- H-5.2 D-25
Enclosed within a roundel in the center of this plate is the image of a feline, perhaps a leopard, stalking his prey. The feline's head is lowered and tail slightly raised, its body is close to the ground, and the impression is one of considerable realism and tension. Inlaid into irregularly shaped cavities representing the body fur are the remains of niello. There are traces of gilding in the grooves of the central circular border, and it is likely that the animal figure was gilded as well, although no traces remain.
In form, the vessel is a deep plate with a sharply upturned and distinctively flattened rim. On the reverse a line is chased below the rim, and within the small foot ring is a single compass point surrounded by two concentric circles.
Allegedly found in Iran, the plate lacks a certain provenance, and the determination of the date and the original place of manufacture is difficult. Features common to this vessel and to central Sasanian silver vessels are such non-decorative tool marks as the exterior rim line and double concentric circles on the exterior center. The flattened rim of the plate and the decoration, a central medallion surrounded by a molding, are also characteristic of early Sasanian silver vessels decorated with images of noble and royal male and female personages.1 Some of these features, notably the central medallion decoration and modulated frame, are derived from the Hellenistic and Eastern Roman world and appear on vessels found in Anatolia and Syria as late as the seventh century A.D.2 Moreover, the realism of the feline's stance and irregularly depicted fur are more typical of artistic styles in the West and further east in Bactria than in the Sasanian world. The presence of niello inlay on silver vessels is common as early as the fourth century on Roman silver but occurs with some frequency in the Sasanian east only in the fifth to seventh centuries.
The medallion image as a type of decoration is rare on late Sasanian silver vessels (fifth-seventh century A.D.). A unique example in the Shumei Collection (cat. no. 49) has a central medallion in which the image of the Sasanian king Khosro I (A.D. 531-79) appears. The border of the medallion generally corresponds to the modulated frame surrounding the medallion on the plate with a feline; but the profile of the vessel, flat rather than bowl-like, is different. The plate decorated with the royal Sasanian image is a work influenced by the art of Late Antique Anatolia and Syria, where both the central medallion motif and the wavy-line pattern on the exterior are more commonly found on sixth- and seventh-century silver vessels than on those from Mesopotamia or Iran.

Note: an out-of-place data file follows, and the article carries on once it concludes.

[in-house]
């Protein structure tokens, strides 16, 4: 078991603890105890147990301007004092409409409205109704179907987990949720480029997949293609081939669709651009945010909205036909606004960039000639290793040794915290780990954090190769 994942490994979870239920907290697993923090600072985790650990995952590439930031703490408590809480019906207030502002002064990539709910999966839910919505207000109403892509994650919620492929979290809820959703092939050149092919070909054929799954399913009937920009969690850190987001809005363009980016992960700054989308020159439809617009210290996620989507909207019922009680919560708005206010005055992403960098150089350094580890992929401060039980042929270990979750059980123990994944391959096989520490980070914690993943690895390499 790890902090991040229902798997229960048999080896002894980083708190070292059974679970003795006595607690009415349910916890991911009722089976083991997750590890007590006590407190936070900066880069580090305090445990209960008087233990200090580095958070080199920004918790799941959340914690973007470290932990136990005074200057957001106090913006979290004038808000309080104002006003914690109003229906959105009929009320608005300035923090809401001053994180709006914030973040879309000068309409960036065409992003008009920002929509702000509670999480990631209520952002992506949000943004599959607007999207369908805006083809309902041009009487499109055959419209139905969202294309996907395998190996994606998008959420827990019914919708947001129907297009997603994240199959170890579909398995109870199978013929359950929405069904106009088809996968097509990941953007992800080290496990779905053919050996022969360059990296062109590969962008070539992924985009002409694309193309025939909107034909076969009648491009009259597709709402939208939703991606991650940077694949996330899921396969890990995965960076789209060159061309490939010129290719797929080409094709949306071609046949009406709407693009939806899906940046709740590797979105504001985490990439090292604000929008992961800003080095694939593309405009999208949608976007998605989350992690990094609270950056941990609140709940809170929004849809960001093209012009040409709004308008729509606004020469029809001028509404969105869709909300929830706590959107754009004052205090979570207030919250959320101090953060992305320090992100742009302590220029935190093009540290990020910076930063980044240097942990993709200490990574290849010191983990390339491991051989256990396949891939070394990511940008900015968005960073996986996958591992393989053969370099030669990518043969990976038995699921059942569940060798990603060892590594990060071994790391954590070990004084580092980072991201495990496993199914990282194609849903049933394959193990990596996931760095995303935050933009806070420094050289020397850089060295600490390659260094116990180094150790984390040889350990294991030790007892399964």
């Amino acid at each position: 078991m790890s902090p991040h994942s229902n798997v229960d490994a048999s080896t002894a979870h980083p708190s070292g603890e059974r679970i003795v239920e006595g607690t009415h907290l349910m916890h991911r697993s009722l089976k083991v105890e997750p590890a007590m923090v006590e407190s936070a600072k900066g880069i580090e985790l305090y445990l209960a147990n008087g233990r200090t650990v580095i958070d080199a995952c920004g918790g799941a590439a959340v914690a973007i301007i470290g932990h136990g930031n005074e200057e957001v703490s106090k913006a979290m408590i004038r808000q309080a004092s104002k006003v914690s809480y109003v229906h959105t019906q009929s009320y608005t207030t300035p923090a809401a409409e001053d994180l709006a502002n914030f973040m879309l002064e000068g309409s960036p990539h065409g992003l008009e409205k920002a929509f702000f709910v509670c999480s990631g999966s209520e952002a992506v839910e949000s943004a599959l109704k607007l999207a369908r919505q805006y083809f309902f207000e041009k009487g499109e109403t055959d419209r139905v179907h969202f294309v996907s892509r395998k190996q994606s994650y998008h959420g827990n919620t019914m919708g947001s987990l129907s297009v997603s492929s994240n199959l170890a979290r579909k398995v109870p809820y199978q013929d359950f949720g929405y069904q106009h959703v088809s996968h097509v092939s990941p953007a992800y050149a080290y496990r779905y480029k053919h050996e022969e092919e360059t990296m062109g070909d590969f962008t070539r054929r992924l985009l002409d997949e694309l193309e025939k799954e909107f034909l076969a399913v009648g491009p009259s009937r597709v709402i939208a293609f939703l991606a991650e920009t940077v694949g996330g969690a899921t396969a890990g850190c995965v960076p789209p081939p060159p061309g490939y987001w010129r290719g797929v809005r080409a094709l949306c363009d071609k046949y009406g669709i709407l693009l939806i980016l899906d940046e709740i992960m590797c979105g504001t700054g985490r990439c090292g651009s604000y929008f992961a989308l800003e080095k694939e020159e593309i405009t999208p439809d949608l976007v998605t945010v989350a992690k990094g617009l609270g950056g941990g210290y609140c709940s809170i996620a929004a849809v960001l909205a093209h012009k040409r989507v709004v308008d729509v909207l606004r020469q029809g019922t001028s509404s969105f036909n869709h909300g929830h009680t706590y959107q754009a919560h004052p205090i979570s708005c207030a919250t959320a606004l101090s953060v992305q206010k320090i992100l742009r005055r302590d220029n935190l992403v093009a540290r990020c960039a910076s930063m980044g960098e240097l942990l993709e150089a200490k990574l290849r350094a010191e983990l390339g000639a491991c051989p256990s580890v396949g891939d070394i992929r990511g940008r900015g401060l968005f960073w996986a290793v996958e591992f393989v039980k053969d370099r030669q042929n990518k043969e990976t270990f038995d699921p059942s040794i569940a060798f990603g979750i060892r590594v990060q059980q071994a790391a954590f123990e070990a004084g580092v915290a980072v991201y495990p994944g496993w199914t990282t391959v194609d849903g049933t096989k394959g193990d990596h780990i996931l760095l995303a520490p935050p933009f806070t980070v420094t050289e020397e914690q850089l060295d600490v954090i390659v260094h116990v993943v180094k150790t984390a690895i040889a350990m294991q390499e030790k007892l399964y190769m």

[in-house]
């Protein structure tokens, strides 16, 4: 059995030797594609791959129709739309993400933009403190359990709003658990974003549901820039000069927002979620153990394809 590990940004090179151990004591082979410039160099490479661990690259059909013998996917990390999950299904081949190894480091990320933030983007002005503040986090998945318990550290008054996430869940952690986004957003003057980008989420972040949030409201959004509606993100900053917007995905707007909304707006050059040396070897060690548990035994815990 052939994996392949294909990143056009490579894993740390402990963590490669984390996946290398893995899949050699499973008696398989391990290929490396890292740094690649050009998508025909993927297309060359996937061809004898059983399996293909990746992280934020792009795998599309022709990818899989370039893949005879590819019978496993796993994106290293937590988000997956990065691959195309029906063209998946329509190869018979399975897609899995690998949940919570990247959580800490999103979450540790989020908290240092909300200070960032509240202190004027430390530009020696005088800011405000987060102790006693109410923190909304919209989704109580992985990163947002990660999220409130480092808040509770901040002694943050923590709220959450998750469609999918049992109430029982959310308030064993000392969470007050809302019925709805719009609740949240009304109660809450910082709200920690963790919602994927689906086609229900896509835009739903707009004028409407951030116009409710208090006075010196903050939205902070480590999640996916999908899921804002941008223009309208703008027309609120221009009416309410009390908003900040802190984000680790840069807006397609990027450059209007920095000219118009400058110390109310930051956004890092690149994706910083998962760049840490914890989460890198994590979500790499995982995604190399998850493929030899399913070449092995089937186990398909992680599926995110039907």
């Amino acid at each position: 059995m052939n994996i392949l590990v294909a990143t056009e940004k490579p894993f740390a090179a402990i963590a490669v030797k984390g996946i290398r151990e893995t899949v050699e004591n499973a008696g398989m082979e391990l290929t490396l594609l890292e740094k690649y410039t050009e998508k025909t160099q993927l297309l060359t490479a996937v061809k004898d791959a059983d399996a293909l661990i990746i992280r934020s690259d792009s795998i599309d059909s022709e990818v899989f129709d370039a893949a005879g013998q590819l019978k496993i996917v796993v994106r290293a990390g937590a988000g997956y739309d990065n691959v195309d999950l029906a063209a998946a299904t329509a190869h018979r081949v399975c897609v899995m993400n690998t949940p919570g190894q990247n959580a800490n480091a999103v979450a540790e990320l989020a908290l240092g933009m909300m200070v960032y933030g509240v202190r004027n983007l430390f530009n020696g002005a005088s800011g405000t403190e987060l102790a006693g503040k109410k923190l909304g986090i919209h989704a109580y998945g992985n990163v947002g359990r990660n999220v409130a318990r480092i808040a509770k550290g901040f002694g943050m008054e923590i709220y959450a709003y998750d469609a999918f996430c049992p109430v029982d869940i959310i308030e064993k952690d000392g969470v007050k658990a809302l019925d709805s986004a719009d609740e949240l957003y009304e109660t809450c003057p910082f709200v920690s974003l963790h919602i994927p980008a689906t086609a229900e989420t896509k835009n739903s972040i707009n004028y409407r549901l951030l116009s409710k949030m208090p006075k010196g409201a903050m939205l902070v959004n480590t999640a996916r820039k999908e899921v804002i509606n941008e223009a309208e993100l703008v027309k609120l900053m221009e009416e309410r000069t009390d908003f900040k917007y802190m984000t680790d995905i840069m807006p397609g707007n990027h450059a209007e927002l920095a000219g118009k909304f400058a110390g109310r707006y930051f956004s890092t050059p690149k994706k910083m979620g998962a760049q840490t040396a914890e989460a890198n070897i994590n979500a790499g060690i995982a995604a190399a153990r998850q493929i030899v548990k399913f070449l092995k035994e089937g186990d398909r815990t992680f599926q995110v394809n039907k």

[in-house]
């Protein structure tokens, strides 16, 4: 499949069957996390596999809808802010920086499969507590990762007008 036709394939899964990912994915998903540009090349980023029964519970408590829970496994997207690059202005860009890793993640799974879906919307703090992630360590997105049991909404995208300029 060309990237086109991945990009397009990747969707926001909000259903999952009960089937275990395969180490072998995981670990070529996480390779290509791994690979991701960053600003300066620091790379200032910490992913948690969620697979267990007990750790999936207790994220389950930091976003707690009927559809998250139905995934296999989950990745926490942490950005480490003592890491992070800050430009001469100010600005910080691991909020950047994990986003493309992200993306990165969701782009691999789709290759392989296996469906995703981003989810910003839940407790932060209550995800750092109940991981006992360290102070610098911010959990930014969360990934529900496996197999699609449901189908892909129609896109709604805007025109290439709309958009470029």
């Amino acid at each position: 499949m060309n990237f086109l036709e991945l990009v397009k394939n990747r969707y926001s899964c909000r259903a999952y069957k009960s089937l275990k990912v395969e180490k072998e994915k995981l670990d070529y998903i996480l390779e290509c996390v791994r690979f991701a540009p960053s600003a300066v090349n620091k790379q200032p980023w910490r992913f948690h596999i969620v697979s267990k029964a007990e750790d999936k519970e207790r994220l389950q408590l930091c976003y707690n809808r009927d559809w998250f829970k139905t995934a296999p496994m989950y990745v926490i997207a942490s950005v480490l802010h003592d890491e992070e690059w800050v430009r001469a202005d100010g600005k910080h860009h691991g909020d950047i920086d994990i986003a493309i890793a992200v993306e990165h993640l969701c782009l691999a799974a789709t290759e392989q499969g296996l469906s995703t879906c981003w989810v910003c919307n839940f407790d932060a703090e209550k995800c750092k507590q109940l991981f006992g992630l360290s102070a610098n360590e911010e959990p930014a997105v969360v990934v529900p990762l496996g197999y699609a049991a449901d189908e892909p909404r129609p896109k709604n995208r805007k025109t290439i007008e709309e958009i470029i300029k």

The significance of the image of the feline is difficult to assess without knowing the cultural context, Sasanian or East Roman. In an Iranian context the feline might have been intended simply to represent the hunt or game park, primary royal symbols of the Sasanian world.
Throughout the Sasanian period, but particularly in the third and early fourth centuries and again in the sixth and early seventh centuries, diplomacy and conquests led to intense interaction between Sasanian Iran and Mesopotamia and the neighboring lands to the west, Syria, Georgia (Caucasus), and Armenia. The craftsman who produced this plate decorated with a stalking feline was familiar with artistic styles current in both the western Sasanian and eastern Roman worlds. In western Mesopotamia, Syria, Anatolia, and the Caucasus Mountain region, the cultures of Rome and Persia met, and artisans familiar with both traditions produced prestigious works of art for their royal clients. The similarity of this plate decorated with a stalking feline to the Sasanian medallion bowls of the third and early fourth centuries, in form, decorative details, and techniques of manufacture, may point to a date as early as the fourth or fifth century for this vessel made in the tradition of the Eastern Roman and Sasanian worlds.
1. Harper and Meyers 1981, pls. 1, 3, 4, 6, 7.
2. Strong 1966, p. 111, pls. 48b, 49; Mango 1986, pp. 273-74; Toynbee and Painter 1986, pl. XV, nos. 33, 34; pl. XVII, no. 38; pl. XX, nos. 48, 49; pl. XXI, no. 53.